Then at the end of the decade central contracts emerged. Chris Schofield (!?) was one of the recipients of the first 12 but, more often than not, the selectors have got it right in terms of selection for a considerable period of time. The central contract gives a player time. There is no ‘two failures and you’re out’ atmosphere – which seemed to permeate the 90’s – so players feel more at home in the setup. There seems to be a pathway for cricketers to follow, no horses for courses, no ‘form players.’ Players are picked on ability and results over a long time. Take James Vince. Long ear-marked as a test player since breaking into the Hampshire limited over team in 2009 and earning selection for the under 19 World Cup. This summer he made his test debut. Just three tests in and he has a top score of 35, which would have seen him dispensed with in the 90’s, however he can feel secure that he will get a decent run in the team to make his mark.

However, with Nick Compton taking a break from cricket it opens up a space in the batting order. Today the England squad was named and in it they named Gary Ballance, giving him a recall to the side. Other options that had been mentioned were Jos Buttler playing as a specialist batsman or Liam Plunkett, and the batters moving up one. Now, I’ve nothing against Gary Ballance. However, his selection seems to owe much to the ‘Team England’ tag that follows the England Cricket team. Has he really scored the weight of runs to force his way back in? 17 innings, 585 runs at 36.56. Compared to Scott Borthwick who has made 609 at 55.36 in 13 innings – and who was a lot of people’s pick – it’s hard to argue for Ballance.

I’d like to put another name forward though. Wayne Lee Madsen of Derbyshire. Previously on this blog I have professed my admiration for him but, this aside, look at his numbers; 14 innings, 761 runs at 63.41 and 4 hundreds. How is he not playing for England? Some people will say it’s because he’s playing Division Two cricket. Maybe, but if you look at his record over his career he has end of year averages of 58, 34, 27, 37, 41, 39 and 47 before this year’s current haul.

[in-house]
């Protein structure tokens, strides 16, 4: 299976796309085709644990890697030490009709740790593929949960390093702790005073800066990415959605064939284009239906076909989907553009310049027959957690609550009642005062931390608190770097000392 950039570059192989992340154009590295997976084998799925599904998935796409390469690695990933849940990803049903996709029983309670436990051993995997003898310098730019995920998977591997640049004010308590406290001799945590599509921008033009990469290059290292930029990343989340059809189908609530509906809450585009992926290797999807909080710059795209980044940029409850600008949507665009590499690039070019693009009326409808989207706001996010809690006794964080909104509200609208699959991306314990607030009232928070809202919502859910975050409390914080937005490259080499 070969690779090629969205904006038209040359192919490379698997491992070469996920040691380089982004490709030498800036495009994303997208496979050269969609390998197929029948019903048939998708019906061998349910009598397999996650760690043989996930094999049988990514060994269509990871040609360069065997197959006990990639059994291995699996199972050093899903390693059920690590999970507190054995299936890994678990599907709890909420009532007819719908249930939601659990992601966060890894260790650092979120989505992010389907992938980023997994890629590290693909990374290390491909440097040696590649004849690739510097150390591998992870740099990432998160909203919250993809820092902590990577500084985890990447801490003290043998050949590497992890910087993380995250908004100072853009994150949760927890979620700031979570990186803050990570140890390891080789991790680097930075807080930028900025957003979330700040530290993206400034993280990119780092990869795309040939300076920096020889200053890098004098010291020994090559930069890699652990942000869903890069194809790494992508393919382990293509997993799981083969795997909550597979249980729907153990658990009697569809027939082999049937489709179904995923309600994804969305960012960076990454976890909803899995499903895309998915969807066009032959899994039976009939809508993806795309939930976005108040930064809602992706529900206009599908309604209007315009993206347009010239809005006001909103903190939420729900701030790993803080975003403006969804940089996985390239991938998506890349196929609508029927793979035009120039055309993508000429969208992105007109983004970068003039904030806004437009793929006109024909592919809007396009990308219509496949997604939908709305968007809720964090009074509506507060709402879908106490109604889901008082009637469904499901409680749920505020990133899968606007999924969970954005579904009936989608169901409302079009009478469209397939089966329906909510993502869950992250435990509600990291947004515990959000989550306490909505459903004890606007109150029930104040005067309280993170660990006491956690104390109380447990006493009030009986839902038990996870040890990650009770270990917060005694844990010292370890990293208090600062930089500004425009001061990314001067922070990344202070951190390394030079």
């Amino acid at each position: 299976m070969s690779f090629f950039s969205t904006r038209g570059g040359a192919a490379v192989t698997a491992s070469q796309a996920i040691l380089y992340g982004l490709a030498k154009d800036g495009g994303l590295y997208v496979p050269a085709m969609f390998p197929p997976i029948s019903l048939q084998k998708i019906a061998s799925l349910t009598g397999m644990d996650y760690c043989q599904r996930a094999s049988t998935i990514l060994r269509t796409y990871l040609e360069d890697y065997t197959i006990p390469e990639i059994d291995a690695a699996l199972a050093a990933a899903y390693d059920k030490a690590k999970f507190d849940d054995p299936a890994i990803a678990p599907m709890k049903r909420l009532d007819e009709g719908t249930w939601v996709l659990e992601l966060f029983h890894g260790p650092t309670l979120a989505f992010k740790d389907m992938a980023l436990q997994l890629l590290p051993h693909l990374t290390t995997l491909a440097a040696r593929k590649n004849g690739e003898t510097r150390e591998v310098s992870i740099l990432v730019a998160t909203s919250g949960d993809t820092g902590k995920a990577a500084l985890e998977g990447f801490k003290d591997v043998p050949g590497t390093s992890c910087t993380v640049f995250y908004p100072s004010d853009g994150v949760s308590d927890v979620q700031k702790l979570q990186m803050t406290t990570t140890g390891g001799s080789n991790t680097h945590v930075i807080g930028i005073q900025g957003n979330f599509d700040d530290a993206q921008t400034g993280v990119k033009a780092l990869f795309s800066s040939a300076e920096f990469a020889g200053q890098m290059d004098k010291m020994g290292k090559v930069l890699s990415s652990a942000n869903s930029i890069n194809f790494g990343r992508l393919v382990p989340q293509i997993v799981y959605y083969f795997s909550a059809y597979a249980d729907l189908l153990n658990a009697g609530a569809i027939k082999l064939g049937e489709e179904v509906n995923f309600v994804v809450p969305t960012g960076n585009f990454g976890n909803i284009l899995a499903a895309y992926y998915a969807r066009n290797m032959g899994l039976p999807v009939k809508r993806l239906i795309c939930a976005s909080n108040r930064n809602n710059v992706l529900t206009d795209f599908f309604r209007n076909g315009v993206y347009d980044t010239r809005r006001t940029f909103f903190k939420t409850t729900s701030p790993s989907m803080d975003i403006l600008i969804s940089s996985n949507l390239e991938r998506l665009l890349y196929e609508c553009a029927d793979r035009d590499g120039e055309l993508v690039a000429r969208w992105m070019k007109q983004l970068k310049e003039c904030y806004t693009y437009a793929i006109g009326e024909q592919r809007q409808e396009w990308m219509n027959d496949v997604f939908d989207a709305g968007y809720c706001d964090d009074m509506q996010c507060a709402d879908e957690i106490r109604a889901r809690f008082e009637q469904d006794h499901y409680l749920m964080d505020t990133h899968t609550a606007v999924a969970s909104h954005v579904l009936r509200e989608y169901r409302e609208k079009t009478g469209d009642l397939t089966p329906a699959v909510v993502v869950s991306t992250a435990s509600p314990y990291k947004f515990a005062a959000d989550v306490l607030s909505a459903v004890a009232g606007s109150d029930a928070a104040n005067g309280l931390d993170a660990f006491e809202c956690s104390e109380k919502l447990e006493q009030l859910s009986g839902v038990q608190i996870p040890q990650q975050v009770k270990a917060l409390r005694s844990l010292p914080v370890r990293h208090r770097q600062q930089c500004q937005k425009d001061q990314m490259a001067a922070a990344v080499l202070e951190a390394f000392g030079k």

Maybe what they say is true; it is harder to get out of the England team than it is to get in it.

What’s On My IPod?

At the minute I’m immersed in the quite wonderful playing of the then Yorkshire Building Society Brass Band on their triple CD ‘Kings of Europe.’

You’re probably aware by now that I’m a huge ‘bander’ and my in car playlist very rarely fails to feature a brass band CD of some sort. In the past 18 months or so I’ve gained more of a taste for the more serious side of the movements repertoire, in particularly enjoying the annual European Championship highlights CD, full of live performances. Kings of Europe is music taken from YBS’s performances at the this contest where, in the late 90’s and early 00’s, they won the championships seven times in eight years. A staggering achievement.

When you listen to this CD it’s easy to see why; Blitz (somehow only placed 8th, however), Montage, Concerto Grosso and many more get stellar performances. My own favourite is Tallis Variations, a quite wonderful reading with the most delicate of finales and Pageantry. Pageantry is by no means a great performance, in all fairness. However, sometime you need some luck and it seems like YBS got it on that performance. To me though, Pageantry is just a great piece, hence why it’s up there on my favourite track listings.

In short, this is a quite wonderful CD and, sadly, is now rather a commemorative work as the band is, although still a top level band, no longer reaching the great heights it did under the baton of Professor David King.

However, what a legacy to leave.

A Very British Sunday Afternoon

This afternoon was spent in Congleton Park. The Lions Youth Brass organisation were performing for the Congleton Lions club on the bandstand. Despite the slightly inclement-looking weather during the morning, when the baton dropped at 2pm the sun was shining, and continued to do so throughout the afternoon’s entertainment. As Musical Director of the Beginner Band, I was delighted with our performance, as we took the chance to showcase a few of our new concert items – Bob the Builder already seems like it will be a favourite.
However, as I was sat there, listening to the Youth Band filling the lush, green park with their sound, eating an ice-cream and bathed in sunshine a thought hit me; is there anywhere really quite like Britain?